Leonard Cohen’s novel is a study of four characters, the “beautiful losers.” Their questionable beauty and their status as losers provide the substance of the novel. In their intensive quests for physical and spiritual beauty, they are representative of all human aspiration.
It is the narrator’s tortured mind, spirit, and body that are revealed in the unraveling and the raveling of the plot in book 1. While first-person narrative is by its nature limited, it is the limitations themselves that are the subject of the narrative. The narrator is all too aware of his shortcomings, and book 2 confirms and adds to the idea of these. He is physically and intellectually inhibited: He is constipated, and, though he does not know it, he has been in all ways manipulated by his closest friend. His spiritual longings and his ability to ejaculate, however, are unlimited. (He, literally, and his pages, figuratively, are covered in semen.)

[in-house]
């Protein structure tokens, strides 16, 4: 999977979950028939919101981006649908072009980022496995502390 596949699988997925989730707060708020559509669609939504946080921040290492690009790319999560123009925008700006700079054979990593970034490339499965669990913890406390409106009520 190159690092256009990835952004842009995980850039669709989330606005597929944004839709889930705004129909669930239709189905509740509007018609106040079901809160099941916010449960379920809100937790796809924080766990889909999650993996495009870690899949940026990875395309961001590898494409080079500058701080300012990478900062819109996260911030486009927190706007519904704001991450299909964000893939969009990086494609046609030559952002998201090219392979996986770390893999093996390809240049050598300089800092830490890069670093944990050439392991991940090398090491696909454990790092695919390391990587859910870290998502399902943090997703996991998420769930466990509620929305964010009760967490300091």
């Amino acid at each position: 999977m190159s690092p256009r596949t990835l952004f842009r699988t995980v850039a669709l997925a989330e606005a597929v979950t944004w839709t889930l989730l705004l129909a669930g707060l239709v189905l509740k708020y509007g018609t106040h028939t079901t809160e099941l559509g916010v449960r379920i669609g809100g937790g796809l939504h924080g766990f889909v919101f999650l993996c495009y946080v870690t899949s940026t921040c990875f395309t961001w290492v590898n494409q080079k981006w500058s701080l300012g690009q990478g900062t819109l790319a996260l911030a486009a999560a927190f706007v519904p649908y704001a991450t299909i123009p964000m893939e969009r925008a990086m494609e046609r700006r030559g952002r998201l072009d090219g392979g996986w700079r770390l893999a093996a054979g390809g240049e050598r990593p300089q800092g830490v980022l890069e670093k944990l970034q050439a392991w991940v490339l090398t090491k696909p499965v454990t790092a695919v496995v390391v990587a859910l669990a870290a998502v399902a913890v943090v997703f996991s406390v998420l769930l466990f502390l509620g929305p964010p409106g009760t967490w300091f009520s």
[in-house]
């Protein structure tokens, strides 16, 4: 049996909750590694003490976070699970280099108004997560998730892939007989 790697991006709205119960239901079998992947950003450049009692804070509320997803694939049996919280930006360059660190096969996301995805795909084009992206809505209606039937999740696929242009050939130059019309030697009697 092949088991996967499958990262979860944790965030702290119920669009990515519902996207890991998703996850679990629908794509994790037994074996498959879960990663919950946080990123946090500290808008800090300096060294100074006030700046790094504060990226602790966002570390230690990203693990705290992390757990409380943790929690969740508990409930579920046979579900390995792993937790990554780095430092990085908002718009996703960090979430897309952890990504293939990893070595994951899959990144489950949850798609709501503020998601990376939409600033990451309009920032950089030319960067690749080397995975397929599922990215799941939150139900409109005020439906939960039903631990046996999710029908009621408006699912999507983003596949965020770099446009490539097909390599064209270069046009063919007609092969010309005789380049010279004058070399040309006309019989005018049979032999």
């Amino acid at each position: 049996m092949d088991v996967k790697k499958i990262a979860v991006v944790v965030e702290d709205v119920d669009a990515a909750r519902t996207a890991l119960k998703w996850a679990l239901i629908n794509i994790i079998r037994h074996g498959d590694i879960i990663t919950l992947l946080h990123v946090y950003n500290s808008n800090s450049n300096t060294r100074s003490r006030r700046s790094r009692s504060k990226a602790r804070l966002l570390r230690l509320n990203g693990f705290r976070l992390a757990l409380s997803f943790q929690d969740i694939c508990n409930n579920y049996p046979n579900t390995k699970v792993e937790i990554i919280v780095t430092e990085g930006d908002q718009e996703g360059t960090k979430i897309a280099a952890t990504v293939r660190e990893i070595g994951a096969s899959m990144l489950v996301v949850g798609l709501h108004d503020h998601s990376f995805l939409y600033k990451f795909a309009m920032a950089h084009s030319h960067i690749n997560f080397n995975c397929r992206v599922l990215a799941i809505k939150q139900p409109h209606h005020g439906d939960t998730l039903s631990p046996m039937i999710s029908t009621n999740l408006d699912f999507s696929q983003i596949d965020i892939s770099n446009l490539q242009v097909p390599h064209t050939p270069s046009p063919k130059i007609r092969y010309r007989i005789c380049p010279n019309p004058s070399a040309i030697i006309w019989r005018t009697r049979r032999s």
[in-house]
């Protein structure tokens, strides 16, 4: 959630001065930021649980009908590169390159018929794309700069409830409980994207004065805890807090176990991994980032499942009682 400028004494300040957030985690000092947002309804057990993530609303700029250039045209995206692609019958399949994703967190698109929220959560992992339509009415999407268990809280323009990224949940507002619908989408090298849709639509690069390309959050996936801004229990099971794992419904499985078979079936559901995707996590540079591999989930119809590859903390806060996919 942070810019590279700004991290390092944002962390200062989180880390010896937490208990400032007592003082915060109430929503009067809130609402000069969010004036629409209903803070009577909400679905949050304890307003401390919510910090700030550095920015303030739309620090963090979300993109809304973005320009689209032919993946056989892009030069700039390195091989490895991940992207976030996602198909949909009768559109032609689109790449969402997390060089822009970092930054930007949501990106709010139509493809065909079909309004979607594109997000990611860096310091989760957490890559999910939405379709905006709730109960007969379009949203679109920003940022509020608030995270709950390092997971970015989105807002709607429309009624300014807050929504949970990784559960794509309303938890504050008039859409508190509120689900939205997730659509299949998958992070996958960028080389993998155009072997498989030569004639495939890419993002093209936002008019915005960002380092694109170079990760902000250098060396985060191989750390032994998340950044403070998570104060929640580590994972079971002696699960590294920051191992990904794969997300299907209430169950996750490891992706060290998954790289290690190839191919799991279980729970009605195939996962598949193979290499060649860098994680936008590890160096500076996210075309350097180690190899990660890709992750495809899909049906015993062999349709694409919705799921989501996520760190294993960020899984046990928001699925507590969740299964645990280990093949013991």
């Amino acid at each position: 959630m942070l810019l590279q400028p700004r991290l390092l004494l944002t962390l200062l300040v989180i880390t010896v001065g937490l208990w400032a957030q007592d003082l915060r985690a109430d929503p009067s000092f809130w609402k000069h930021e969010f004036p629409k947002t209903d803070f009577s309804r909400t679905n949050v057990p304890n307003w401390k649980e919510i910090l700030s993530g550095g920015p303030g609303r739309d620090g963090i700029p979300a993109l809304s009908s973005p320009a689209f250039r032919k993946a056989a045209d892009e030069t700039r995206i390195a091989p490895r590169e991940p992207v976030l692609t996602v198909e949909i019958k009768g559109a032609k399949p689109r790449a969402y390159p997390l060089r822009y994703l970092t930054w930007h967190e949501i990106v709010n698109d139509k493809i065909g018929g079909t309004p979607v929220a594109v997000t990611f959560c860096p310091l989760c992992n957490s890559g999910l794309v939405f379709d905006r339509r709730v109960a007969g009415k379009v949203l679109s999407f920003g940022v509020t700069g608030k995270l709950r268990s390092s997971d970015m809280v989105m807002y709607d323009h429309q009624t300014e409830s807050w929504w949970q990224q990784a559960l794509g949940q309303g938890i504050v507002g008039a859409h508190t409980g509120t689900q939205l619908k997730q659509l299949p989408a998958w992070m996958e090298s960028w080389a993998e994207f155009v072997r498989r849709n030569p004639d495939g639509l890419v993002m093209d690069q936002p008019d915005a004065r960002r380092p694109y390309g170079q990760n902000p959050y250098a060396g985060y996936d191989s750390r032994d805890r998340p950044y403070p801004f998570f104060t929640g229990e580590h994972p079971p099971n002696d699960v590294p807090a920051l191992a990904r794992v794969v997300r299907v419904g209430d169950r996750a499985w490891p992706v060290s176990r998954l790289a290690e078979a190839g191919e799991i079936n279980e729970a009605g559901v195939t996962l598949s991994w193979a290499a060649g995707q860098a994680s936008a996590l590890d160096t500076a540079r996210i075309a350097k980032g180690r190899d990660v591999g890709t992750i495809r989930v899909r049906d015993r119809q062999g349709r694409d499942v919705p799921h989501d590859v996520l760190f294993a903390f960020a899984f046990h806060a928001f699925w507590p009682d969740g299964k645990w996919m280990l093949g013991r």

The narrator’s anonymity and his refusal to name the tribe he studies in order to save them the humiliation of association with him are evidence of the narrator’s self-deprecation. While his frequent discussions of the condition of his bowels is in keeping with his self-deprecatory manner, his constant discussion of his sexuality remains more ambiguous.
Longing is the essence of the narrator’s being. He longs for physical and spiritual union with F., his friend and physical mate from boyhood. He...
(The entire section is 468 words.)